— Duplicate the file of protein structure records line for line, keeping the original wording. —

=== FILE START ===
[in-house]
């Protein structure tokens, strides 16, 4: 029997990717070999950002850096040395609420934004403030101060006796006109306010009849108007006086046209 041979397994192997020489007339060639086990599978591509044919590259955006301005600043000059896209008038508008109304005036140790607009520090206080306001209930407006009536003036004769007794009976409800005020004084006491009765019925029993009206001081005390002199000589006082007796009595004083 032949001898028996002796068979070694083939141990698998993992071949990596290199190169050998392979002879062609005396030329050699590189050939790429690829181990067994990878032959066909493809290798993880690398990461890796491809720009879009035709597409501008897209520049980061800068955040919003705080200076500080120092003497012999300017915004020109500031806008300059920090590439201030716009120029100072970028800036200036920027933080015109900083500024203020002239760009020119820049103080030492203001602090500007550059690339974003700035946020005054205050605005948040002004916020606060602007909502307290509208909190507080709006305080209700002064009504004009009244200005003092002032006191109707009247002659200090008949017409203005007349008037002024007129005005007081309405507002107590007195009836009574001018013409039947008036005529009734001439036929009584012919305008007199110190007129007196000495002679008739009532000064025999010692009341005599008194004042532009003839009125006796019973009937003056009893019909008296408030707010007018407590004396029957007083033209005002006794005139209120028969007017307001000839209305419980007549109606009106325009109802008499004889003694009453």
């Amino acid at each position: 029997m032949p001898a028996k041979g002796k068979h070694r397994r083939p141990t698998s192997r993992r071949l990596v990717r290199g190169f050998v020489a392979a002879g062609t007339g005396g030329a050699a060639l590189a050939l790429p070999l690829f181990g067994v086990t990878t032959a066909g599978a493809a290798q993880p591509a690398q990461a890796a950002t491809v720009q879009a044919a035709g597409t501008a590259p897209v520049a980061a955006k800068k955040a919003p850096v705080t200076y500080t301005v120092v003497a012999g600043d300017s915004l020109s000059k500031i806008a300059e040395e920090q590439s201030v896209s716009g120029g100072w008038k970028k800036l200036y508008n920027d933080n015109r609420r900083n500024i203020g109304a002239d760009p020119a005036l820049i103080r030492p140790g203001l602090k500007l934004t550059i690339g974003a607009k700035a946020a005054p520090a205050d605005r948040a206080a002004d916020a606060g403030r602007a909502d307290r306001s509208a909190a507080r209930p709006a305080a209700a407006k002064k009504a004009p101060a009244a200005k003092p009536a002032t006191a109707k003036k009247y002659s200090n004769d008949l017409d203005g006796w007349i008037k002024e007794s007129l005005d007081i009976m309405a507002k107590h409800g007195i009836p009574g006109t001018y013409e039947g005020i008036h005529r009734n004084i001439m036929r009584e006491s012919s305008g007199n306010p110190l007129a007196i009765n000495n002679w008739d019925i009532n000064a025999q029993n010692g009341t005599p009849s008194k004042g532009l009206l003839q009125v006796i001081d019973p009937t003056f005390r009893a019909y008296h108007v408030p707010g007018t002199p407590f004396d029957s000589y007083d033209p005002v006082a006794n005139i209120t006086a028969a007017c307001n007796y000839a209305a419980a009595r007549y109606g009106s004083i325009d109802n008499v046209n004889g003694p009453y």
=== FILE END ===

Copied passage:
[in-house]
């Protein structure tokens, strides 16, 4: 029997990717070999950002850096040395609420934004403030101060006796006109306010009849108007006086046209 041979397994192997020489007339060639086990599978591509044919590259955006301005600043000059896209008038508008109304005036140790607009520090206080306001209930407006009536003036004769007794009976409800005020004084006491009765019925029993009206001081005390002199000589006082007796009595004083 032949001898028996002796068979070694083939141990698998993992071949990596290199190169050998392979002879062609005396030329050699590189050939790429690829181990067994990878032959066909493809290798993880690398990461890796491809720009879009035709597409501008897209520049980061800068955040919003705080200076500080120092003497012999300017915004020109500031806008300059920090590439201030716009120029100072970028800036200036920027933080015109900083500024203020002239760009020119820049103080030492203001602090500007550059690339974003700035946020005054205050605005948040002004916020606060602007909502307290509208909190507080709006305080209700002064009504004009009244200005003092002032006191109707009247002659200090008949017409203005007349008037002024007129005005007081309405507002107590007195009836009574001018013409039947008036005529009734001439036929009584012919305008007199110190007129007196000495002679008739009532000064025999010692009341005599008194004042532009003839009125006796019973009937003056009893019909008296408030707010007018407590004396029957007083033209005002006794005139209120028969007017307001000839209305419980007549109606009106325009109802008499004889003694009453």
């Amino acid at each position: 029997m032949p001898a028996k041979g002796k068979h070694r397994r083939p141990t698998s192997r993992r071949l990596v990717r290199g190169f050998v020489a392979a002879g062609t007339g005396g030329a050699a060639l590189a050939l790429p070999l690829f181990g067994v086990t990878t032959a066909g599978a493809a290798q993880p591509a690398q990461a890796a950002t491809v720009q879009a044919a035709g597409t501008a590259p897209v520049a980061a955006k800068k955040a919003p850096v705080t200076y500080t301005v120092v003497a012999g600043d300017s915004l020109s000059k500031i806008a300059e040395e920090q590439s201030v896209s716009g120029g100072w008038k970028k800036l200036y508008n920027d933080n015109r609420r900083n500024i203020g109304a002239d760009p020119a005036l820049i103080r030492p140790g203001l602090k500007l934004t550059i690339g974003a607009k700035a946020a005054p520090a205050d605005r948040a206080a002004d916020a606060g403030r602007a909502d307290r306001s509208a909190a507080r209930p709006a305080a209700a407006k002064k009504a004009p101060a009244a200005k003092p009536a002032t006191a109707k003036k009247y002659s200090n004769d008949l017409d203005g006796w007349i008037k002024e007794s007129l005005d007081i009976m309405a507002k107590h409800g007195i009836p009574g006109t001018y013409e039947g005020i008036h005529r009734n004084i001439m036929r009584e006491s012919s305008g007199n306010p110190l007129a007196i009765n000495n002679w008739d019925i009532n000064a025999q029993n010692g009341t005599p009849s008194k004042g532009l009206l003839q009125v006796i001081d019973p009937t003056f005390r009893a019909y008296h108007v408030p707010g007018t002199p407590f004396d029957s000589y007083d033209p005002v006082a006794n005139i209120t006086a028969a007017c307001n007796y000839a209305a419980a009595r007549y109606g009106s004083i325009d109802n008499v046209n004889g003694p009453y």